The Digital Rube Goldberg Processor is the outcome of a workshop The Product collective gave at the HfG Karlsruhe (Design School). The team was invited to give a 4-day Processing workshop for the communication design students there. Since they understand it is impossible to teach programming to beginners just within 4 days, they decided to focus more on the essential topics behind generative and computational design, to provide a grounded starting point for the students.
Jens explains: We first gave a quick introduction to the processing environment, thematically centered around the actual matter of generative design, namely digital data. Given the fact that any stored data is binary code in the end, it is the encoding and decoding algorithms that make digital data meaningful for us. To create an awareness for that, we came up with the idea of the rube-goldberg-processor (wiki). It is an potentially endless line of sub-processors that transform the same dataset from one state into another. Each group of students had a translate-from-to assignment, e.g. from moving image to sound. To make the steps more comprehensible for observers, the transfer was made in an analog way (camera pointing to monitor, microphone in front of speaker…) In the end, this obvoiusly led to an indecipherable outcome, but on the way, the teams had to negotiate basic “protocols” and concerned themselves with several techniques that are used in computational design.
The Product team provided the first step (image to text) as well as the last step, the flickr uploader. The rest was done by the students.
For more teaching by The Product, see the-product.org/category/teaching
The Product a berlin-based spatial and media-related design practice. They conceive design concepts. They create installations. They animate surfaces. They design spaces. They develop objects. And they extensively think about the application and combination of technologies in meaningful ways.
70 workers are building a wooden 4 x 12 m “digital” time display in real time: a work that involves 1611 changes within 24 hour period. Seamlessly documented and shot on video, a 24 hours movie or clock is now available. Standard Time is an artwork by Mark Formanek, realized by Datenstrudel in coproduction with Bigfish GmbH. Supportet by Stiftung Kunstfonds & Filmstiftung NRW, Skulpturenpark Berlin.
Zimoun’s sound sculptures and installations are graceful, mechanized works of playful poetry, their structural simplicity opens like an industrial bloom to reveal a complex and intricate series of relationships, an ongoing interplay between the «artificial» and the «organic». He is interested in the artistic research of simple and elegant systems to generate and study complex behaviours in sound and motion. He creates sound pieces from basic components, often using multiples of the same prepared mechanical elements to examine the creation and degeneration of patterns. Watch Zimoun’s sculptures in motion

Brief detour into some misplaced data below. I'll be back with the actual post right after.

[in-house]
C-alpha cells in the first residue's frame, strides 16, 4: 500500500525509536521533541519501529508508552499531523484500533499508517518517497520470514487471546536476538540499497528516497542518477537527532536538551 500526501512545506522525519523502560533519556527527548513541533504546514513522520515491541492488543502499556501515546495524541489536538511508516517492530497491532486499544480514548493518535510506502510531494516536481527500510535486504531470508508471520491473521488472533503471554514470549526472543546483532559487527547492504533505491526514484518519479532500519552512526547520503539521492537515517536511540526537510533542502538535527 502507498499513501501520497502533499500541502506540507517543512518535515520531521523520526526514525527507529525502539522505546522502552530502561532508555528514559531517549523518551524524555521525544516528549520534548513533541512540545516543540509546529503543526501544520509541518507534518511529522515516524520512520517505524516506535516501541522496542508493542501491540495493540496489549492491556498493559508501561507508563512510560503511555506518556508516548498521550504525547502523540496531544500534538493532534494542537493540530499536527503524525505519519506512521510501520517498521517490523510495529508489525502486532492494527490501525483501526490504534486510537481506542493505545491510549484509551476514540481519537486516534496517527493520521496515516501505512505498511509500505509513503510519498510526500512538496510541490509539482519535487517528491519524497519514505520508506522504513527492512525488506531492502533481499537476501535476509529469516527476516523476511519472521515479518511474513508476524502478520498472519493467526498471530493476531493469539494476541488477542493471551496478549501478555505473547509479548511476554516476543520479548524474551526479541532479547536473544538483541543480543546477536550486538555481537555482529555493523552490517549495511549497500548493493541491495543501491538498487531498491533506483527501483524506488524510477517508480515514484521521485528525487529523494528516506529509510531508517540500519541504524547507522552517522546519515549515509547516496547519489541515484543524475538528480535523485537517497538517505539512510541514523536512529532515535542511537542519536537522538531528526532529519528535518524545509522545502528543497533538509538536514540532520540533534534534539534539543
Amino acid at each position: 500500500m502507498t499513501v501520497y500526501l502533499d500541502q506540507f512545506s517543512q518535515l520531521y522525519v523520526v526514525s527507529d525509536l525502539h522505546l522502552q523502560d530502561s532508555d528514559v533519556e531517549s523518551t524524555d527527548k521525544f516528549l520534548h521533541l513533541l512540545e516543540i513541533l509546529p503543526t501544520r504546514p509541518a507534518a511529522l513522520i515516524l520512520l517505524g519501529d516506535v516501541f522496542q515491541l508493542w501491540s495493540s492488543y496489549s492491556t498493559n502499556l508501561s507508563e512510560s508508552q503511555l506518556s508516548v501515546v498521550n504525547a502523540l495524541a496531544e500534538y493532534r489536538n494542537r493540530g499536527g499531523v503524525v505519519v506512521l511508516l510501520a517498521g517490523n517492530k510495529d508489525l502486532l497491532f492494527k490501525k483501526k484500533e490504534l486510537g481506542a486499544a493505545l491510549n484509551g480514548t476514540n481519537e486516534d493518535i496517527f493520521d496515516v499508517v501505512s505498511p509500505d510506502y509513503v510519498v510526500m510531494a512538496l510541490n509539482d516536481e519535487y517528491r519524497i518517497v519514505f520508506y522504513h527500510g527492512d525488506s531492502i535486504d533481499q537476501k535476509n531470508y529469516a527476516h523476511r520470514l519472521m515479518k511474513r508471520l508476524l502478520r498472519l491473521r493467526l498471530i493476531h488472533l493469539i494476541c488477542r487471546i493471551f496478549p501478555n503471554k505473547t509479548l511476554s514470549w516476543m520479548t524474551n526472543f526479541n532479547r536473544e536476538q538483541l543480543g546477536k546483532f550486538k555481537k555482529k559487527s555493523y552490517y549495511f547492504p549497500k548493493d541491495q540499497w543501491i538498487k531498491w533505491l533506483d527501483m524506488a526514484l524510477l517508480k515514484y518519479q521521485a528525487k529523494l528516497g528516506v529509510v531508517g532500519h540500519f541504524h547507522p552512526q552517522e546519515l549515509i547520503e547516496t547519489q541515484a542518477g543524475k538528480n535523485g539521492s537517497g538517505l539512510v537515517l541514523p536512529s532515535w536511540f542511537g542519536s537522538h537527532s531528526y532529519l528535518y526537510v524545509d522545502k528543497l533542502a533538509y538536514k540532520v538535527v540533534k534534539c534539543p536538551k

An installation of casual movements of living creatures are captured to create live concerts that speak to the beauty of life, nature and the advancement of art. A quiet Ensemble combines art, technology and nature to create music. Intermission is over. Sit down and enjoy. Quintetto won third prize at the “International Contemporary Art Prize – Celesteprize” in Berlin. Quiet Ensemble was founded by Fabio Di Salvo and Bernardo Vercelli in 2009.
Vodpod videos no longer available.
A periscope that is attached to a bus stop. It aims to entertain and reduce the stress of commuters, avoiding the wait/walk dilemma. It transforms the bus stop into a playground by providing a fun diversion while waiting for the bus. At the same time it works as a critical object: by being present, it also aims to initiate a conversation between the commuters about the lack of the real-time information display that let you know how long will take for the bus to arrive.More info: http://www.enjoymyview.net/bustop.html
Vodpod videos no longer available.
Wed 10 February – Mon 24 May 2010
Rudolf Stingel Live. The Tyrolean-born artist Rudolf Stingel has designed an installation especially for the Neue Nationalgalerie which takes the architecture of Mies van der Rohe as its point of departure and transforms the iconic buildings character with imposing results.
A giant carpet has been laid out on the surface of the floor in the gallerys large glass hall, whose pattern, dating back to an original 19th century Indian Agra rug, has been transposed into tones of black, white and grey. The powerful, graphic pattern and sensual opulence of the carpet stands in direct contrast with the austerity and formal reduction of the architecture. Much has been made of the sacredness of van der Rohes construction, something now seen in an entirely new light with the addition of the Indian-Persian influence in dcor, with the result that the modern temple loses something of its abstract severity. It continues to be a sacred site however – one with marked oriental overtones.
A magnificent crystal chandelier hovers in the air above the carpet, reminiscent of places of great pomp and ceremony, and simultaneously serves to anchor the installation in an inextricably European context. After all, far from being entirely foreign, Indian and Persian carpets are a part of European cultural history, found among various other kinds of orientalia in the lounges and salons of the upper middle-classes, where, in the words of Rudolf Stingel himself, they can be seen as the expression of a tempered yearning for the other.
Parallel to the installation, new paintings by the internationally renowned artist are on view on the lower floor.
Foto: David von Becker, © Verein der Freunde der Nationalgalerie